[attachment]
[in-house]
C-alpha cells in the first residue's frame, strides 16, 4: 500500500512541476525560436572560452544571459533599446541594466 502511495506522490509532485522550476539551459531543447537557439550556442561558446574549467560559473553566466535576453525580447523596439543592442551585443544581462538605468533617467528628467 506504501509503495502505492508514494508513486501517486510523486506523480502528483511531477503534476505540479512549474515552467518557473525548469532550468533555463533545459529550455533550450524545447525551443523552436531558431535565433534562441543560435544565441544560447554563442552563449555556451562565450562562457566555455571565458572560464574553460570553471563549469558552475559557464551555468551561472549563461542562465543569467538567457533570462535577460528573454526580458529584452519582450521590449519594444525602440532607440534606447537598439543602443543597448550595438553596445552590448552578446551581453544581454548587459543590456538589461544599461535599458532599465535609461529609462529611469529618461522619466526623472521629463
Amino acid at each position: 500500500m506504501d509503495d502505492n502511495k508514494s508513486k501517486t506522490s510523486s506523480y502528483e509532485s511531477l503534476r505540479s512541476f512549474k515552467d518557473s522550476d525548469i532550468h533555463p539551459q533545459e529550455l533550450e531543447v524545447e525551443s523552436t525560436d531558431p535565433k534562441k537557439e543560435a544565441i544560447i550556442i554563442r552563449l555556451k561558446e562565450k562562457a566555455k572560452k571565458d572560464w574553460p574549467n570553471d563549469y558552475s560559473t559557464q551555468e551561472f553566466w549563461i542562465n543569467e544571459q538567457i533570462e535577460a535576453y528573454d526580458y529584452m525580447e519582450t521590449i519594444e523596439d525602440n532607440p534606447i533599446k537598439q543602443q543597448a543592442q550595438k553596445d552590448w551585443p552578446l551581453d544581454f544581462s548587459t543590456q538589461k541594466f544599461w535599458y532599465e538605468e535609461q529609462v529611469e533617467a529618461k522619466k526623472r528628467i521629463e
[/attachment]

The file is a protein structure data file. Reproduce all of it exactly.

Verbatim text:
[in-house]
C-alpha cells in the first residue's frame, strides 16, 4: 500500500512541476525560436572560452544571459533599446541594466 502511495506522490509532485522550476539551459531543447537557439550556442561558446574549467560559473553566466535576453525580447523596439543592442551585443544581462538605468533617467528628467 506504501509503495502505492508514494508513486501517486510523486506523480502528483511531477503534476505540479512549474515552467518557473525548469532550468533555463533545459529550455533550450524545447525551443523552436531558431535565433534562441543560435544565441544560447554563442552563449555556451562565450562562457566555455571565458572560464574553460570553471563549469558552475559557464551555468551561472549563461542562465543569467538567457533570462535577460528573454526580458529584452519582450521590449519594444525602440532607440534606447537598439543602443543597448550595438553596445552590448552578446551581453544581454548587459543590456538589461544599461535599458532599465535609461529609462529611469529618461522619466526623472521629463
Amino acid at each position: 500500500m506504501d509503495d502505492n502511495k508514494s508513486k501517486t506522490s510523486s506523480y502528483e509532485s511531477l503534476r505540479s512541476f512549474k515552467d518557473s522550476d525548469i532550468h533555463p539551459q533545459e529550455l533550450e531543447v524545447e525551443s523552436t525560436d531558431p535565433k534562441k537557439e543560435a544565441i544560447i550556442i554563442r552563449l555556451k561558446e562565450k562562457a566555455k572560452k571565458d572560464w574553460p574549467n570553471d563549469y558552475s560559473t559557464q551555468e551561472f553566466w549563461i542562465n543569467e544571459q538567457i533570462e535577460a535576453y528573454d526580458y529584452m525580447e519582450t521590449i519594444e523596439d525602440n532607440p534606447i533599446k537598439q543602443q543597448a543592442q550595438k553596445d552590448w551585443p552578446l551581453d544581454f544581462s548587459t543590456q538589461k541594466f544599461w535599458y532599465e538605468e535609461q529609462v529611469e533617467a529618461k522619466k526623472r528628467i521629463e